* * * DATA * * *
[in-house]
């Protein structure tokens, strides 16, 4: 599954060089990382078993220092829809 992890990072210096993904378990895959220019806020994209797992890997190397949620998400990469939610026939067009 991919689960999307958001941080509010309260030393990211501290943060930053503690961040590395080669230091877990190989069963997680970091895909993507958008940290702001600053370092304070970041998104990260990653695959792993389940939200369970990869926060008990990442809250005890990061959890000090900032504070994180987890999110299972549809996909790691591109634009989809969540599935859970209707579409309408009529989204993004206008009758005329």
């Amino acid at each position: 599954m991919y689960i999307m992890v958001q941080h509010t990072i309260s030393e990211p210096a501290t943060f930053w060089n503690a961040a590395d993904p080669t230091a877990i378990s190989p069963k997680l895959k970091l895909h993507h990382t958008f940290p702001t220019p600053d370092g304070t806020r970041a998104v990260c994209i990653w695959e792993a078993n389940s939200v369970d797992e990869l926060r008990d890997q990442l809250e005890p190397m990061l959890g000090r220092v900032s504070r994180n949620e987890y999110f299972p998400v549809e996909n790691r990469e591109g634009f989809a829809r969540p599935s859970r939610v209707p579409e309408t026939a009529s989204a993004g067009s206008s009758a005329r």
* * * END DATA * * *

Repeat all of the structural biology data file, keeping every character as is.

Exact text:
[in-house]
């Protein structure tokens, strides 16, 4: 599954060089990382078993220092829809 992890990072210096993904378990895959220019806020994209797992890997190397949620998400990469939610026939067009 991919689960999307958001941080509010309260030393990211501290943060930053503690961040590395080669230091877990190989069963997680970091895909993507958008940290702001600053370092304070970041998104990260990653695959792993389940939200369970990869926060008990990442809250005890990061959890000090900032504070994180987890999110299972549809996909790691591109634009989809969540599935859970209707579409309408009529989204993004206008009758005329």
């Amino acid at each position: 599954m991919y689960i999307m992890v958001q941080h509010t990072i309260s030393e990211p210096a501290t943060f930053w060089n503690a961040a590395d993904p080669t230091a877990i378990s190989p069963k997680l895959k970091l895909h993507h990382t958008f940290p702001t220019p600053d370092g304070t806020r970041a998104v990260c994209i990653w695959e792993a078993n389940s939200v369970d797992e990869l926060r008990d890997q990442l809250e005890p190397m990061l959890g000090r220092v900032s504070r994180n949620e987890y999110f299972p998400v549809e996909n790691r990469e591109g634009f989809a829809r969540p599935s859970r939610v209707p579409e309408t026939a009529s989204a993004g067009s206008s009758a005329r």